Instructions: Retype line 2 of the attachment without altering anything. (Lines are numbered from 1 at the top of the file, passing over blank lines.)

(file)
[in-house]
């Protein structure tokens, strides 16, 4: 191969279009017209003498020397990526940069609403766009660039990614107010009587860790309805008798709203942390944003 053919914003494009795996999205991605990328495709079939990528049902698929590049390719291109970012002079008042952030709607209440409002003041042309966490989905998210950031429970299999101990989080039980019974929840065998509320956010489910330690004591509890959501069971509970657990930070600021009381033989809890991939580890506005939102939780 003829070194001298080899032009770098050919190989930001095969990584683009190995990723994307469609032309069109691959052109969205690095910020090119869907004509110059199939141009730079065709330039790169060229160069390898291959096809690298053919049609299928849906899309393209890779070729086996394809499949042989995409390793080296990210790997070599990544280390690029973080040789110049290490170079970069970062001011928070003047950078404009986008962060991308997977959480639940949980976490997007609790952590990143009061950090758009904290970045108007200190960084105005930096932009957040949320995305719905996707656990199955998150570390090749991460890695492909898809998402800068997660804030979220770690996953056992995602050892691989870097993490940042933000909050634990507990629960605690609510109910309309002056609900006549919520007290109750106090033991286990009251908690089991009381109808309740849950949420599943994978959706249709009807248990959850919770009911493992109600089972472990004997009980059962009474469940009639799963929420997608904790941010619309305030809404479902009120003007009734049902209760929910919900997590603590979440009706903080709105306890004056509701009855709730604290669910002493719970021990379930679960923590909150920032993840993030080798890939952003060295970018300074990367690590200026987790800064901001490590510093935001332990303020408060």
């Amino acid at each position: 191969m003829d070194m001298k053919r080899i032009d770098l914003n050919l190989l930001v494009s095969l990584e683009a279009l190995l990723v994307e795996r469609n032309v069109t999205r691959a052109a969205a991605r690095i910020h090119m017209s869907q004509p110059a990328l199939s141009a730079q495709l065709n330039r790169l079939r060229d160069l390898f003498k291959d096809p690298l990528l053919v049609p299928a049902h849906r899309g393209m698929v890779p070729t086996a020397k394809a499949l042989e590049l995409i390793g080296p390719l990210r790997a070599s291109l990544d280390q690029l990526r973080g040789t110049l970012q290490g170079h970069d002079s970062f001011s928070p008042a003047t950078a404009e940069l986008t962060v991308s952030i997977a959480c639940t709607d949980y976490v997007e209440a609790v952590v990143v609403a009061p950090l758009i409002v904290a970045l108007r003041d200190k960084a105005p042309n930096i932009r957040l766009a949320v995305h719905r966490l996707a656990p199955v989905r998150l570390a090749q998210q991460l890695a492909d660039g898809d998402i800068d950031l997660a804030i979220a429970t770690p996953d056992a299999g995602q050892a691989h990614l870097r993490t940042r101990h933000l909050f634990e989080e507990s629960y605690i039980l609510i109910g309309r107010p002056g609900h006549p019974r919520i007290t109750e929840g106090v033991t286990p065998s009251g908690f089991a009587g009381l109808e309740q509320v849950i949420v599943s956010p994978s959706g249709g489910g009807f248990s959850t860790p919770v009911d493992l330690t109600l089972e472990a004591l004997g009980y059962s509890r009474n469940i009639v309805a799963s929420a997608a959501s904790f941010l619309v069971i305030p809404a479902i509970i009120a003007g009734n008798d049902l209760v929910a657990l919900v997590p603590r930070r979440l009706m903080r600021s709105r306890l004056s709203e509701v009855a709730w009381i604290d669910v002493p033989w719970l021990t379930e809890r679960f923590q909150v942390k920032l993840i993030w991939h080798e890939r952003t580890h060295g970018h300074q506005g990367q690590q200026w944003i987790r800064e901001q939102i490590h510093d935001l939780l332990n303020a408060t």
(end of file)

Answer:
């Protein structure tokens, strides 16, 4: 191969279009017209003498020397990526940069609403766009660039990614107010009587860790309805008798709203942390944003 053919914003494009795996999205991605990328495709079939990528049902698929590049390719291109970012002079008042952030709607209440409002003041042309966490989905998210950031429970299999101990989080039980019974929840065998509320956010489910330690004591509890959501069971509970657990930070600021009381033989809890991939580890506005939102939780 003829070194001298080899032009770098050919190989930001095969990584683009190995990723994307469609032309069109691959052109969205690095910020090119869907004509110059199939141009730079065709330039790169060229160069390898291959096809690298053919049609299928849906899309393209890779070729086996394809499949042989995409390793080296990210790997070599990544280390690029973080040789110049290490170079970069970062001011928070003047950078404009986008962060991308997977959480639940949980976490997007609790952590990143009061950090758009904290970045108007200190960084105005930096932009957040949320995305719905996707656990199955998150570390090749991460890695492909898809998402800068997660804030979220770690996953056992995602050892691989870097993490940042933000909050634990507990629960605690609510109910309309002056609900006549919520007290109750106090033991286990009251908690089991009381109808309740849950949420599943994978959706249709009807248990959850919770009911493992109600089972472990004997009980059962009474469940009639799963929420997608904790941010619309305030809404479902009120003007009734049902209760929910919900997590603590979440009706903080709105306890004056509701009855709730604290669910002493719970021990379930679960923590909150920032993840993030080798890939952003060295970018300074990367690590200026987790800064901001490590510093935001332990303020408060």